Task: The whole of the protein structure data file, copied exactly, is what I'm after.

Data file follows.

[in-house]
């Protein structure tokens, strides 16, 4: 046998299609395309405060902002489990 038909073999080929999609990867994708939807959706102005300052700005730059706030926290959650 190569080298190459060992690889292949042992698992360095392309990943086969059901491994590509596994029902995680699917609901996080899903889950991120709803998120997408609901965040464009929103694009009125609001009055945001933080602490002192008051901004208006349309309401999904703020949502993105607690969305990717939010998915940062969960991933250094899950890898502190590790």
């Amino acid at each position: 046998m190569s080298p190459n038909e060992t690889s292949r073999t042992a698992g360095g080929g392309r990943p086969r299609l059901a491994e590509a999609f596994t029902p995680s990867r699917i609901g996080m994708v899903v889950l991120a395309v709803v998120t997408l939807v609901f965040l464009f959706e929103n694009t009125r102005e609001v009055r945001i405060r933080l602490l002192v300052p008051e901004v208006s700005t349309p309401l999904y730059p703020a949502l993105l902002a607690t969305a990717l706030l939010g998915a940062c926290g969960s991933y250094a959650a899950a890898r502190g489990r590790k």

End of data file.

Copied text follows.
[in-house]
């Protein structure tokens, strides 16, 4: 046998299609395309405060902002489990 038909073999080929999609990867994708939807959706102005300052700005730059706030926290959650 190569080298190459060992690889292949042992698992360095392309990943086969059901491994590509596994029902995680699917609901996080899903889950991120709803998120997408609901965040464009929103694009009125609001009055945001933080602490002192008051901004208006349309309401999904703020949502993105607690969305990717939010998915940062969960991933250094899950890898502190590790």
């Amino acid at each position: 046998m190569s080298p190459n038909e060992t690889s292949r073999t042992a698992g360095g080929g392309r990943p086969r299609l059901a491994e590509a999609f596994t029902p995680s990867r699917i609901g996080m994708v899903v889950l991120a395309v709803v998120t997408l939807v609901f965040l464009f959706e929103n694009t009125r102005e609001v009055r945001i405060r933080l602490l002192v300052p008051e901004v208006s700005t349309p309401l999904y730059p703020a949502l993105l902002a607690t969305a990717l706030l939010g998915a940062c926290g969960s991933y250094a959650a899950a890898r502190g489990r590790k």